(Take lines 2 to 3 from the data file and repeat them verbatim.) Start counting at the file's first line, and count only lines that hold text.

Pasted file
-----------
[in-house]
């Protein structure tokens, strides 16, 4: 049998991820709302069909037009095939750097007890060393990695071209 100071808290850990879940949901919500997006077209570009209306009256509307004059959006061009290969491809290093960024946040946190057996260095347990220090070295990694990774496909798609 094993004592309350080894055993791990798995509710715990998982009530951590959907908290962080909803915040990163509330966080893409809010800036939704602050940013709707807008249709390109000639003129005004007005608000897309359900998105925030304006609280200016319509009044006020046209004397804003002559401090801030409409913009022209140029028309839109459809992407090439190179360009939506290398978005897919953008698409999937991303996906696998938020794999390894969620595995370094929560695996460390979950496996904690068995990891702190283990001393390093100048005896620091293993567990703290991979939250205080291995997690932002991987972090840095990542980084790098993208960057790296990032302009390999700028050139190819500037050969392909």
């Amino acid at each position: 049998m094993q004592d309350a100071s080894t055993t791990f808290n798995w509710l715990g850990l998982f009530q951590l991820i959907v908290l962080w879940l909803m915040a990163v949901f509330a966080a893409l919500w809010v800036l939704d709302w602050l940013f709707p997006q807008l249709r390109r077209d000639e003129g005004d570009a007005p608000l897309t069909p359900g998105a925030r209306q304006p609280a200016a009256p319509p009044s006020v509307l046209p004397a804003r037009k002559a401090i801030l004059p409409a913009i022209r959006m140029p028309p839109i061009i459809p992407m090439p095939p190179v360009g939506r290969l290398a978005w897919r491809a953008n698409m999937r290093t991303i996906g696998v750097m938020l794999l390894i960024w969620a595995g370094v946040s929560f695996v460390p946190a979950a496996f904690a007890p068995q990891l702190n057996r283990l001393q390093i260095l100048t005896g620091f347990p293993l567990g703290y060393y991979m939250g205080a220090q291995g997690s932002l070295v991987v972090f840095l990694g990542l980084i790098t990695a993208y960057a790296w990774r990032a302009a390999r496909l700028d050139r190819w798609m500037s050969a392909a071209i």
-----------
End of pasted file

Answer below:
């Protein structure tokens, strides 16, 4: 049998991820709302069909037009095939750097007890060393990695071209 100071808290850990879940949901919500997006077209570009209306009256509307004059959006061009290969491809290093960024946040946190057996260095347990220090070295990694990774496909798609 094993004592309350080894055993791990798995509710715990998982009530951590959907908290962080909803915040990163509330966080893409809010800036939704602050940013709707807008249709390109000639003129005004007005608000897309359900998105925030304006609280200016319509009044006020046209004397804003002559401090801030409409913009022209140029028309839109459809992407090439190179360009939506290398978005897919953008698409999937991303996906696998938020794999390894969620595995370094929560695996460390979950496996904690068995990891702190283990001393390093100048005896620091293993567990703290991979939250205080291995997690932002991987972090840095990542980084790098993208960057790296990032302009390999700028050139190819500037050969392909």
């Amino acid at each position: 049998m094993q004592d309350a100071s080894t055993t791990f808290n798995w509710l715990g850990l998982f009530q951590l991820i959907v908290l962080w879940l909803m915040a990163v949901f509330a966080a893409l919500w809010v800036l939704d709302w602050l940013f709707p997006q807008l249709r390109r077209d000639e003129g005004d570009a007005p608000l897309t069909p359900g998105a925030r209306q304006p609280a200016a009256p319509p009044s006020v509307l046209p004397a804003r037009k002559a401090i801030l004059p409409a913009i022209r959006m140029p028309p839109i061009i459809p992407m090439p095939p190179v360009g939506r290969l290398a978005w897919r491809a953008n698409m999937r290093t991303i996906g696998v750097m938020l794999l390894i960024w969620a595995g370094v946040s929560f695996v460390p946190a979950a496996f904690a007890p068995q990891l702190n057996r283990l001393q390093i260095l100048t005896g620091f347990p293993l567990g703290y060393y991979m939250g205080a220090q291995g997690s932002l070295v991987v972090f840095l990694g990542l980084i790098t990695a993208y960057a790296w990774r990032a302009a390999r496909l700028d050139r190819w798609m500037s050969a392909a071209i």